News Flash 556: Weekly Snapshot of Public Health Challenges

News Flash Links, as part of the research project PEAH (Policies for Equitable Access to Health), aim to focus on the latest challenges by trade and governments rules to equitable access to health in resource-limited settings

An odd couple

Cleaver wrasse (Xyrichtys novacula) – Striped red mullet (Mullus surmuletus)

News Flash 556

Weekly Snapshot of Public Health Challenges


Live webcast here of the 22–27 January 2024 deliberations of WHO 154th Executive Board session

MSF statement on EB 154/11 – Road map for neglected tropical diseases 2021-2030

MSF statement on EB154/7 – Follow up to the political declaration of the third high-level meeting of the General Assembly on the prevention and control of non-communicable diseases (NCDs)

MSF statement on EB 154/13 – Antimicrobial resistance (AMR): accelerating national and global responses

MSF statement on EB154/10 – End TB Strategy

MSF statement on EB 154/9 – Immunization Agenda 2030

Global pandemic agreement at risk of falling apart, WHO warns

‘Lies’ and Entrenched Positions Undermine WHO Pandemic Negotiations

Five Things We Need to See in the Pandemic Accord

MPP: 100 Days Mission Implementation Report – IPP Secretariat (IPPS)

Medicines Law & Policy responds to US Health and Human Services Department request for comments on draft WHO Pandemic Agreement

Documentation of the series of public briefings and policy debates hosted by the Geneva Global Health Hub (G2H2), 15-19 January 2024, ahead of WHO EB 154

Perchè bombardare gli ospedali di Gaza?

Davos Dispatch: What’s next for the Green Climate Fund?

Davos short on climate pledges, but sparks talks on tech, soil, health

At Davos: USAID Launches New Initiative to Tackle Global Plague of Lead Poisoning

The US Government Wants to Make the World Lead-Free: Why That’s a Big Deal, and How We Can Make It Happen

Diagnosing Paediatric TB: Challenges and Needs

Cameroon launches historic malaria vaccine rollout

Dengue fever: the tropical disease spreading across Europe

Tackling Bias, Inequality, Lack of Privacy – New WHO Guidelines on AI Ethics and Governance are Released

AI risks in global health ‘must be accounted for’ – WHO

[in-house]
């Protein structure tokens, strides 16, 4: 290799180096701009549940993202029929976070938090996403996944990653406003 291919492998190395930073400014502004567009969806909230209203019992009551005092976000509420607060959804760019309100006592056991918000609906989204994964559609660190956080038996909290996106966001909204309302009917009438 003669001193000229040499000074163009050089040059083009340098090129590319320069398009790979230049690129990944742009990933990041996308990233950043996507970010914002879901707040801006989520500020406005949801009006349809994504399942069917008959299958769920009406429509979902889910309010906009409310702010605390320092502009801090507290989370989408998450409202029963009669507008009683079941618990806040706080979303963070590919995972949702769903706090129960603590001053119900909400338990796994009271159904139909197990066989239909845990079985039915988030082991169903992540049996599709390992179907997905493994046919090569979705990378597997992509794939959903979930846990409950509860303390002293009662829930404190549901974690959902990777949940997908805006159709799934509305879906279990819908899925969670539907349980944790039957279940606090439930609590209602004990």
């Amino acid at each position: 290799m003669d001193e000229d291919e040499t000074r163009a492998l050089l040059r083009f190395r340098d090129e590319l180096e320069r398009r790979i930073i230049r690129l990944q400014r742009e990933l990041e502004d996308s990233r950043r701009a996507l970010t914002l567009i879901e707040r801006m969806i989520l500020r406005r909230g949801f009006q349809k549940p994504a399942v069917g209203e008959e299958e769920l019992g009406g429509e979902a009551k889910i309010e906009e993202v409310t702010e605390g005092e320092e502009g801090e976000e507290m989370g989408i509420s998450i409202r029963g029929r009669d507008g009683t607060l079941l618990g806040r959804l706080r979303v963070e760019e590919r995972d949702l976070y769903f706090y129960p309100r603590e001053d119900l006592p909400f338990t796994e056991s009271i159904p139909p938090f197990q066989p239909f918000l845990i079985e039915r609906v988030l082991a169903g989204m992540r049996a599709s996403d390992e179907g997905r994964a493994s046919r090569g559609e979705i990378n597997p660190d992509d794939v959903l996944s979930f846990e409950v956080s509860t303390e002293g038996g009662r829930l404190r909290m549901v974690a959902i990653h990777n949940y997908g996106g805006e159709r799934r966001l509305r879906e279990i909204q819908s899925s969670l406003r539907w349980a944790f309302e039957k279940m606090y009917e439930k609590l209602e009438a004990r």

Unsafe abortion remains a problem in South Korea, in spite of the recent decriminalization

Unreliable Mass Transit and American Public Health

What’s Next For Public Health?

Unpaid carers: a silent workforce

Climate-resilient seeds offer farmers in Syria a path to food security

Carbon pricing for agriculture key to cutting emissions, say EU climate advisers

Edinburgh approves Plant Based Treaty action plan

Matchmaking for Green Cities? Accelerating Climate Finance in Urban Areas

Palau Becomes First Nation To Ratify UN High Seas Treaty








News Flash 555: Weekly Snapshot of Public Health Challenges

News Flash Links, as part of the research project PEAH (Policies for Equitable Access to Health), aim to focus on the latest challenges by trade and governments rules to equitable access to health in resource-limited settings

LIPARI island, Italy

News Flash 555

Weekly Snapshot of Public Health Challenges



Vacancy: Senior Project Officer Gender Advisor

To Build A Culture Of Health, We Must See How Culture Shapes Health

A Time to Choose: Utopia vs Dystopia? Democracy is Key

The development stories we’re watching at Davos 2024

Inequality Inc

Enough with the gloom. It’s time for humanitarians to tell a more realistic story

Cutting Through the Noise: Using AI for Development and Humanitarian Programs

MSF calls on European Parliament and Council to lift export prohibition in Union compulsory license

People’s Health Dispatch Bulletin #67: One hundred days of attacks on health in Gaza 

Shaping the future of global access to safe, effective, appropriate and quality health products

A new industrial deal to guarantee availability of critical medicines

WHO certifies Cabo Verde as malaria-free, marking a historic milestone in the fight against malaria

Ultrasensitive tools ‘detect asymptomatic malaria’

COVID Vaccines in European Region Reduced Mortality by 57%; WHO Warns of Waning Vigilance Regarding Virus Threats

Lessons For Global Health From COVID-19: Views From Sub-Saharan Africa

Complacency Has Replaced Alarm in the Newest COVID Surge

The U.S. Government and Global Tuberculosis Efforts

Efficacy and safety of fexinidazole for treatment of chronic indeterminate Chagas disease (FEXI-12): a multicentre, randomised, double-blind, phase 2 trial

Advancing the “sexual” in sexual and reproductive health and rights: a global health, gender equality and human rights imperative

Here’s How We Can Improve Women’s Participation in International Trade For Economic Prosperity

WHO launches appeal for US$ 1.5 billion for key emergencies in 2024

Preventing famine and deadly disease outbreak in Gaza requires faster, safer aid access and more supply routes

Hunger, drought, child mortality in Africa fall out of focus

Africa: COP28 Just About Put Food Systems On the Climate Agenda. Now We Build

Ethiopia: Four Million Ethiopians On the Brink As Food Crises Escalate